I do think that TensorFlow still has an edge on the deployment at scale/mobile side of things as pointed out by the article. But Pytorch is a lot younger and they are making a lot of progress with every release in that space.
I'll add that it was much easier to install PyTorch with GPU support than it was to install TensorFlow with GPU support - at least that's how it was around November of last year. The PyTorch install was painless, whereas we ended up having to build TF from source to work with out setup. Could be different now as I haven't looked at TF since then.
Unfortunately, if anything I think it's the opposite. The constant creation and deprecation of TF flavors (tf-eager, tf-slim, tf-learn, keras, tf-estimator, tf.contrib [RIP]) has made reading tensorflow code online somewhat disastrous. Everybody, including the TF team, is using a different API and it's difficult to keep all of them straight. It seems that you're doomed to end up using some combination of many of the above in a way that makes sense to you and your team, adding another confusing model to the pile.
tf.contrib is just a module where user-contributed code was stored, which included both low-level constructs and higher level APIs.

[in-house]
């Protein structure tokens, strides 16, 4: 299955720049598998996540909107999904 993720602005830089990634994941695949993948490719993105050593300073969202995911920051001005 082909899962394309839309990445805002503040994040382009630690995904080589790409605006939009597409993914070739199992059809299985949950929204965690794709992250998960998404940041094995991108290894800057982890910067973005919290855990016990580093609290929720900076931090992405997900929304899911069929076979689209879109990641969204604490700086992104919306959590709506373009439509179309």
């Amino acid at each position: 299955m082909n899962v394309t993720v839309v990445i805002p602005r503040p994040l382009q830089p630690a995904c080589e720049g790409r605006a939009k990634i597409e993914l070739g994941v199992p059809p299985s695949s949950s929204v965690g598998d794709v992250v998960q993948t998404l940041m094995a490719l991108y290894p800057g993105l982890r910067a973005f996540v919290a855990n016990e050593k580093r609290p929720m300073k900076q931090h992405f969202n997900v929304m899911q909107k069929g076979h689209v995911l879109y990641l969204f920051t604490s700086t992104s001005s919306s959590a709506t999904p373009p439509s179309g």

tf.estimator is an abstraction that is mostly used for productionizing models.
tf.slim/tf.learn were indeed redundant with keras (a library developped externally), but were necessary steps before keras became part of tensorflow.
- loop through epochs
- loop through each batch
- run a forward pass for the batch ( model(batch) )
- calculate the loss for the batch ( criteria(y, yprim)
- compute the gradients/backprop ( loss.backward() )
- update the weights (optimizer.step())
This really enforced everything I learned and I think breaks down the problem. All this of course in addition to everything else already mentioned, and super convenient module/network building and definition.
There will be bad model code in both PyTorch and TensorFlow. The difference is that, bad PyTorch code reads like bad Python code, and I've accumulated a lot of experience reasoning through bad Python code. Bad TensorFlow code can come from any one of of the history of paradigms that TF has gone through, and I don't even know if it's bad or just some funky new TF functionality I'm unfamiliar with.